Mendoza, Argentina

Cavas de Don Arturo wine tourMalbec wine and Mendoza.  The two are inextricably entwined.  Mendoza (photos) is unquestionably the wine capital of Argentina.  There are over 1,000 wineries in the Mendoza province that are responsible for about 70% of the total wine output for Argentina.  The Malbec wines put Argentina on the map in the wine world but Mendoza is producing a wide variety of red and white wines.

The fact that anything at all can grow in Mendoza is owed to a network of irrigation canals or acequias.  Mendoza gets very little rainfall, less than 8 inches annually.  All of the vineyards and the entire town get their water from these canals which are supplied with water from the nearby Andes precordilleras or foothills.

Plaza España, nice park around the city

The town itself is really quite appealing.  Most of the streets are lined with large trees that, had we been there in the summer, I’m sure would be very lovely.  In the center of the city is Plaza Independencia.  This is one of the largest central plazas we have seen anywhere.  It is the size of 4 large city blocks.  Once you enter you feel more like you are in a nice urban park rather than the main plaza in the center of the city.  There is a massive fountain at its center, a children’s playground area and lots of very nice trees.  There are 4 smaller plazas (smaller but not small) that surround the main plaza resulting in a layout like a five roll on a die:  Plaza Italia, Plaza Chile, Plaza San Martin and (beautifully tiled) Plaza España.

Cavas de Don Arturo wine tour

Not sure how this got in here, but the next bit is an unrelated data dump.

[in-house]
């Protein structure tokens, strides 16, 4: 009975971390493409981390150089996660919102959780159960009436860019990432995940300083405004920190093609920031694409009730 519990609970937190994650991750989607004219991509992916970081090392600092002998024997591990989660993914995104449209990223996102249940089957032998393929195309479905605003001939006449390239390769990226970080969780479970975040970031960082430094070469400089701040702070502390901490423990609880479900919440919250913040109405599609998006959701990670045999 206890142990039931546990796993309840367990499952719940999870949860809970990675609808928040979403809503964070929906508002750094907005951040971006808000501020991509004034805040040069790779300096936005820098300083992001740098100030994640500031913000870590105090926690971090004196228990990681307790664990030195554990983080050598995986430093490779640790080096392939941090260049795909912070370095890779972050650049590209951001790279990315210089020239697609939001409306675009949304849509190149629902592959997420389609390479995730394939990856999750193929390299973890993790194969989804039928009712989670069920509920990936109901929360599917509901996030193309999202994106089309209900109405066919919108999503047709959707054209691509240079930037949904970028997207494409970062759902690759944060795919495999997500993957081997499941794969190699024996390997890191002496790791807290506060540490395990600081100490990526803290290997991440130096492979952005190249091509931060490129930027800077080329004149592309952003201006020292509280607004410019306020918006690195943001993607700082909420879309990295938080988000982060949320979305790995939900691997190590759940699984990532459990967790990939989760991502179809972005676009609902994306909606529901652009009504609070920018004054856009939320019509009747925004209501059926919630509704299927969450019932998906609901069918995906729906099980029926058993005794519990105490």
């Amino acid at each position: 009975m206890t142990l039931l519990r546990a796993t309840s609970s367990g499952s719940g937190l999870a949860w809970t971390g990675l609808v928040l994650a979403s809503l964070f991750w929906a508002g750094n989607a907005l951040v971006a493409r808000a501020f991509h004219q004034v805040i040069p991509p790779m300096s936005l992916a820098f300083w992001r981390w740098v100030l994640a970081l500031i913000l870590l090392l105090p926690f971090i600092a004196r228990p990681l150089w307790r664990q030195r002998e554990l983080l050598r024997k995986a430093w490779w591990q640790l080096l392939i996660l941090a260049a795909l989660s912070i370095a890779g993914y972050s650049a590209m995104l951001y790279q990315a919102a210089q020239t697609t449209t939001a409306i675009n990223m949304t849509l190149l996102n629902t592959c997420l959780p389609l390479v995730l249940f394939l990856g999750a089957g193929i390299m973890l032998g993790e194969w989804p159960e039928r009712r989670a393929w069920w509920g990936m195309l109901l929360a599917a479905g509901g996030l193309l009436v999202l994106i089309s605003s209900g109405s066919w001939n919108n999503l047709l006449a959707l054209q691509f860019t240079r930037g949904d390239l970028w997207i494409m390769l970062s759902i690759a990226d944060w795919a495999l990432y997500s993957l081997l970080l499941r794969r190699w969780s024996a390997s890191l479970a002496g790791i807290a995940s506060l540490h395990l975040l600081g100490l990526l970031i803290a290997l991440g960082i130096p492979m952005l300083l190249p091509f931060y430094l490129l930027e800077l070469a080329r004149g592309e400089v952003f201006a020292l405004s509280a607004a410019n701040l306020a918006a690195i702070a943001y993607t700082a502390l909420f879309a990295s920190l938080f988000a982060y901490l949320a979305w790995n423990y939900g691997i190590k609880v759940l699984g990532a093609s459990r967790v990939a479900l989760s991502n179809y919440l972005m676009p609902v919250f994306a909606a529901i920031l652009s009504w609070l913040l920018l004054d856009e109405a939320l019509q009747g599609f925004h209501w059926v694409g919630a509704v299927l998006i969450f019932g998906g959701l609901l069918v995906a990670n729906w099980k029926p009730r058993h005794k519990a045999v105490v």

Naturally, we took the opportunity to check out the local vineyards by taking a wine tasting tour.  We visited Cavas de Don Arturo which is a small, family owned winery and Vistandes, a newer, large “industrial” style winery.  Following the wine tastings we also visited an olive oil maker called Pasrai.  They claim to be the only olive oil maker in Mendoza to still use the “handcrafted” method which uses a stone wheel to grind the olives into a paste as the first step in the process.  We also got to sample a number of their oils.

Overnight snowfall

When we arrived in Mendoza it was quite cold.  Our first day there it was uncomfortable to be out for very long.  The temperature was in the low to mid 40’s with some wind.  The next morning we found that there had been a snowfall during the night, what appeared to be at least an inch or more of snow.  Very surprising, especially since they receive such little precipitation.

From Mendoza, we will make the trip east to Buenos Aires.


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